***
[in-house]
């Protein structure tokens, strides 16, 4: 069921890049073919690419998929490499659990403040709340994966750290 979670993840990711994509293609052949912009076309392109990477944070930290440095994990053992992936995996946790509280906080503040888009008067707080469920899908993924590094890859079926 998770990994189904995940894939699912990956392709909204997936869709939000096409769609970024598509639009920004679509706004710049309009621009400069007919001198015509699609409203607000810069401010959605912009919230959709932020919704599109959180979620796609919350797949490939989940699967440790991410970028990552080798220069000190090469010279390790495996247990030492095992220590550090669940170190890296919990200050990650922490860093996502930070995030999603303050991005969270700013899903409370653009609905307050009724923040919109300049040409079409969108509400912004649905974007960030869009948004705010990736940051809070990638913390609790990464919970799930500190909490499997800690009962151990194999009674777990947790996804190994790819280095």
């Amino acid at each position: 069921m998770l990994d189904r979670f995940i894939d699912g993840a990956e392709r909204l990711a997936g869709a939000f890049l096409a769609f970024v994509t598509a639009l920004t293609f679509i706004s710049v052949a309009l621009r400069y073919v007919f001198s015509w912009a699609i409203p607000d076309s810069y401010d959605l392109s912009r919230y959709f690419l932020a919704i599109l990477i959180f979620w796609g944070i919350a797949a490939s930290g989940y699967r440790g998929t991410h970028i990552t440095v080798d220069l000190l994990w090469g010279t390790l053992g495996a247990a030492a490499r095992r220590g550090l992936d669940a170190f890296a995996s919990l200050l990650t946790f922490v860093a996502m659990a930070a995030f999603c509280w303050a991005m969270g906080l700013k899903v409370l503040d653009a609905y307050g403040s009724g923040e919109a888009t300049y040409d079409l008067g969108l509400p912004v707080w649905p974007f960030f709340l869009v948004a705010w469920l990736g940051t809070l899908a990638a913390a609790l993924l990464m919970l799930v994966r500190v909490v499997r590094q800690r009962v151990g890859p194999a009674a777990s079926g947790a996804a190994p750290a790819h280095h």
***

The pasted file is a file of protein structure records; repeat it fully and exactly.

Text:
[in-house]
């Protein structure tokens, strides 16, 4: 069921890049073919690419998929490499659990403040709340994966750290 979670993840990711994509293609052949912009076309392109990477944070930290440095994990053992992936995996946790509280906080503040888009008067707080469920899908993924590094890859079926 998770990994189904995940894939699912990956392709909204997936869709939000096409769609970024598509639009920004679509706004710049309009621009400069007919001198015509699609409203607000810069401010959605912009919230959709932020919704599109959180979620796609919350797949490939989940699967440790991410970028990552080798220069000190090469010279390790495996247990030492095992220590550090669940170190890296919990200050990650922490860093996502930070995030999603303050991005969270700013899903409370653009609905307050009724923040919109300049040409079409969108509400912004649905974007960030869009948004705010990736940051809070990638913390609790990464919970799930500190909490499997800690009962151990194999009674777990947790996804190994790819280095």
């Amino acid at each position: 069921m998770l990994d189904r979670f995940i894939d699912g993840a990956e392709r909204l990711a997936g869709a939000f890049l096409a769609f970024v994509t598509a639009l920004t293609f679509i706004s710049v052949a309009l621009r400069y073919v007919f001198s015509w912009a699609i409203p607000d076309s810069y401010d959605l392109s912009r919230y959709f690419l932020a919704i599109l990477i959180f979620w796609g944070i919350a797949a490939s930290g989940y699967r440790g998929t991410h970028i990552t440095v080798d220069l000190l994990w090469g010279t390790l053992g495996a247990a030492a490499r095992r220590g550090l992936d669940a170190f890296a995996s919990l200050l990650t946790f922490v860093a996502m659990a930070a995030f999603c509280w303050a991005m969270g906080l700013k899903v409370l503040d653009a609905y307050g403040s009724g923040e919109a888009t300049y040409d079409l008067g969108l509400p912004v707080w649905p974007f960030f709340l869009v948004a705010w469920l990736g940051t809070l899908a990638a913390a609790l993924l990464m919970l799930v994966r500190v909490v499997r590094q800690r009962v151990g890859p194999a009674a777990s079926g947790a996804a190994p750290a790819h280095h």